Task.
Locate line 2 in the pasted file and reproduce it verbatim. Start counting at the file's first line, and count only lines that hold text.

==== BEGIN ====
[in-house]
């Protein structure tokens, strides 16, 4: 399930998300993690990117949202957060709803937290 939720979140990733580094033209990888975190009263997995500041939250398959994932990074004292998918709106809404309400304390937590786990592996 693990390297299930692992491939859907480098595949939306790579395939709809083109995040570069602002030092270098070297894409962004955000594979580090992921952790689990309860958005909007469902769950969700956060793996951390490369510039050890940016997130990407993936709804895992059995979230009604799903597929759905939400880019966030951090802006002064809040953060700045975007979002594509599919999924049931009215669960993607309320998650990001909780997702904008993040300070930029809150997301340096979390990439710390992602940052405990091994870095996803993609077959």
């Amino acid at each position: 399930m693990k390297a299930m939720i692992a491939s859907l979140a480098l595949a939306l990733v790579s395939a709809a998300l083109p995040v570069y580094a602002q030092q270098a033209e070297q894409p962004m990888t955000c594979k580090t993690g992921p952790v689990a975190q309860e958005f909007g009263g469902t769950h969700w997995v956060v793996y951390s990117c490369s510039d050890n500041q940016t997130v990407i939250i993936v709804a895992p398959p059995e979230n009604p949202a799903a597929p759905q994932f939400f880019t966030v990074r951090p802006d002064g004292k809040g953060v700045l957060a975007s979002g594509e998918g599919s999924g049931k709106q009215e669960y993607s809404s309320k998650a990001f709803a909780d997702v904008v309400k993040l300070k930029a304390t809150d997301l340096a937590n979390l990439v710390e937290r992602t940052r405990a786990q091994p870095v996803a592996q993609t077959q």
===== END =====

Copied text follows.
């Protein structure tokens, strides 16, 4: 399930998300993690990117949202957060709803937290 939720979140990733580094033209990888975190009263997995500041939250398959994932990074004292998918709106809404309400304390937590786990592996 693990390297299930692992491939859907480098595949939306790579395939709809083109995040570069602002030092270098070297894409962004955000594979580090992921952790689990309860958005909007469902769950969700956060793996951390490369510039050890940016997130990407993936709804895992059995979230009604799903597929759905939400880019966030951090802006002064809040953060700045975007979002594509599919999924049931009215669960993607309320998650990001909780997702904008993040300070930029809150997301340096979390990439710390992602940052405990091994870095996803993609077959």